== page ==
Adding Swap Space
Sometimes it is necessary to add more swap space after installation. For example, you may upgrade the amount of RAM in your system.
Determine the size of the new swap file and multiple by 1024 to determine the block size. For example, the block size of a 64 MB swap file is 65536. At a shell prompt as root, type the following command with count being equal to the desired block size:
dd if=/dev/zero of=/swapfile bs=1024 count=65536
Setup the swap file with the command:
To enable the swap file immediately but not automatically at boot time:
To enable it at boot time, edit /etc/fstab to include:
/swapfile swap swap defaults 0 0
The next time the system boots, it will enable the new swap file.
After adding the new swap file and enabling it, make sure it is enabled by viewing the output of the command cat /proc/swaps or free.
:~$ man -k swap mkswap (8) - set up a Linux swap area multiload_applet (1) - Multiload (cpu, load average, memory, net, swap) apple... swapoff (8) - enable/disable devices and files for paging and swapping swapon (8) - enable/disable devices and files for paging and swapping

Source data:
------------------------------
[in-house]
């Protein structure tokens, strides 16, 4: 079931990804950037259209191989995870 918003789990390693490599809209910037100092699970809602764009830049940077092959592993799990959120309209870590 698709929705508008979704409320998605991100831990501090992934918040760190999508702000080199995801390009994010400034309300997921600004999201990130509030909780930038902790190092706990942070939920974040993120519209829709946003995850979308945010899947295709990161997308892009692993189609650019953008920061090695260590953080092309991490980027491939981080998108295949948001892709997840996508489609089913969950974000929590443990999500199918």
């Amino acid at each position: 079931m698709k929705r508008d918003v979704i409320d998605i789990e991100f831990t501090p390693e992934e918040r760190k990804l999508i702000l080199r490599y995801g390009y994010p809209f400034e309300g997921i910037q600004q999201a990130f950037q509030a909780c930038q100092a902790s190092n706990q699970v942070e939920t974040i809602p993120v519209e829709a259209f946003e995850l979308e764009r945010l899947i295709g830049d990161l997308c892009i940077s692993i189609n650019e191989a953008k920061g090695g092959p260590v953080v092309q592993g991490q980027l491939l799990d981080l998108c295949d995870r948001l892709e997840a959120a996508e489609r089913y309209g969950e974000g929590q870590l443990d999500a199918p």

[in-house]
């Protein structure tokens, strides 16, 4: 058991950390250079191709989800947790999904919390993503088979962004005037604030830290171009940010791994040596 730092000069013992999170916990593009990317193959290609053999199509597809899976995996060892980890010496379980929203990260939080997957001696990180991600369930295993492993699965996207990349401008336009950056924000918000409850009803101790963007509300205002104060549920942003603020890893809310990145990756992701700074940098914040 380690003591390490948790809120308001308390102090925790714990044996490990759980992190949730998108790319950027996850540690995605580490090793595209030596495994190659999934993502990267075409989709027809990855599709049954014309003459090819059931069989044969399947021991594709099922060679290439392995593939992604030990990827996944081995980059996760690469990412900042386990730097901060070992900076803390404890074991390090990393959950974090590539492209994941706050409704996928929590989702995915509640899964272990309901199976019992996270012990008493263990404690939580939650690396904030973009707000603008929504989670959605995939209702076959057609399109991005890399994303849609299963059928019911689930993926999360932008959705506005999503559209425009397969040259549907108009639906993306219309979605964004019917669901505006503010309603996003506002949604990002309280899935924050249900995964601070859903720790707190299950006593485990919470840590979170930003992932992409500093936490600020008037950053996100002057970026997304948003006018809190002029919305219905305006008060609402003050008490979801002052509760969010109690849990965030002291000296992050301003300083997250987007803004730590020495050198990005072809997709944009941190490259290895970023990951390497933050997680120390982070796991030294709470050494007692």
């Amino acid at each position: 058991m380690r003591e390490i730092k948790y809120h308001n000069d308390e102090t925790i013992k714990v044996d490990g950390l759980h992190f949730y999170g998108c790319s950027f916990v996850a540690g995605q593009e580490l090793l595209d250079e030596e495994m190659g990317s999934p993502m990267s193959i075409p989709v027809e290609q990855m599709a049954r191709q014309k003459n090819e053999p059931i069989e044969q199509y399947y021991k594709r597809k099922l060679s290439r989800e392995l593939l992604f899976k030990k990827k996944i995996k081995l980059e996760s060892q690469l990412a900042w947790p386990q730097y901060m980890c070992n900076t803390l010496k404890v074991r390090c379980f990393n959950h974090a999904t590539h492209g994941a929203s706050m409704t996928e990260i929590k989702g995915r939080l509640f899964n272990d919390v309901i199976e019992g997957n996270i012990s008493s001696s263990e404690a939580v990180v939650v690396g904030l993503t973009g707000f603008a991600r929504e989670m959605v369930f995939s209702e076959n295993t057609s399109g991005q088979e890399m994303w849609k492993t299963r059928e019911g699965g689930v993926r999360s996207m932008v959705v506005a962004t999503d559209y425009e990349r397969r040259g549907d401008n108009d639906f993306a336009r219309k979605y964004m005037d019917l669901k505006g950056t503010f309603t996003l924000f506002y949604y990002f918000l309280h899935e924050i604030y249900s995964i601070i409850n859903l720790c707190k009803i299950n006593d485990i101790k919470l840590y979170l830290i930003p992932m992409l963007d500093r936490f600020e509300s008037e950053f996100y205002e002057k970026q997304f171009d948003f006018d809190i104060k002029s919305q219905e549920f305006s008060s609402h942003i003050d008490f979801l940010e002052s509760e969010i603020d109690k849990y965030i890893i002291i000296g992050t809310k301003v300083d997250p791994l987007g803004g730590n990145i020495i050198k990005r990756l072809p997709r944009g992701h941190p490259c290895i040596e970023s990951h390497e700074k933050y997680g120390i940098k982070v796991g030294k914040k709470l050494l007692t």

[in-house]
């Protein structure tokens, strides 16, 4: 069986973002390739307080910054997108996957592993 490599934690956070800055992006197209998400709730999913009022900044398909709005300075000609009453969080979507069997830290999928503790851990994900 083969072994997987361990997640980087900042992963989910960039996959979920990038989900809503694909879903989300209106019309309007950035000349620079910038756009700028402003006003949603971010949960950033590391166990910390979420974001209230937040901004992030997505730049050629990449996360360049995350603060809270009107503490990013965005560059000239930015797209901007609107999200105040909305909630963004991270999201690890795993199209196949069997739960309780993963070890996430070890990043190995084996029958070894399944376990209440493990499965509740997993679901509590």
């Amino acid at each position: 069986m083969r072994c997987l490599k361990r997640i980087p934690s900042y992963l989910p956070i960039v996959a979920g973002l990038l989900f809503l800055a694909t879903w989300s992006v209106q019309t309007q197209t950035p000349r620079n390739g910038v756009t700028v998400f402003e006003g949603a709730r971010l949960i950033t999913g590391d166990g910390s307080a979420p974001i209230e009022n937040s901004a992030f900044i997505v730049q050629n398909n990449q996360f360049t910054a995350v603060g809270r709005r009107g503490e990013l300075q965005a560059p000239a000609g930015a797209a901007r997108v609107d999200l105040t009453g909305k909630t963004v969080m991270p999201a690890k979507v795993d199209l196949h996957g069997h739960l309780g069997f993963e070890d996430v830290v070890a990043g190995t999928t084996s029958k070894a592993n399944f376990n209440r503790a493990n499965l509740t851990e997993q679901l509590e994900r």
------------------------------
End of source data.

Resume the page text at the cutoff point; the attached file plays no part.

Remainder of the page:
mkswap sets up a Linux swap area on a device or in a file.
(After creating the swap area, you need the swapon command to start using it. Usually swap areas are listed in /etc/fstab so that they can be taken into use at boot time by a swapon -a command in some boot script.) The device argument will usually be a disk partition (something like /dev/hda4 or /dev/sdb7) but can also be a file. The Linux ker- nel does not look at partition Id's, but many installation scripts will assume that partitions of hex type 82 (LINUX_SWAP) are meant to be swap partition.
(Warning: Solaris also uses this type. Be careful not to kill your Solaris partitions.)
The size parameter is superfluous but retained for backwards compatibility. (It specifies the desired size of the swap area in 1024-byte blocks. mkswap will use the entire partition or file if it is omitted. Specifying it is unwise - a typo may destroy your disk.)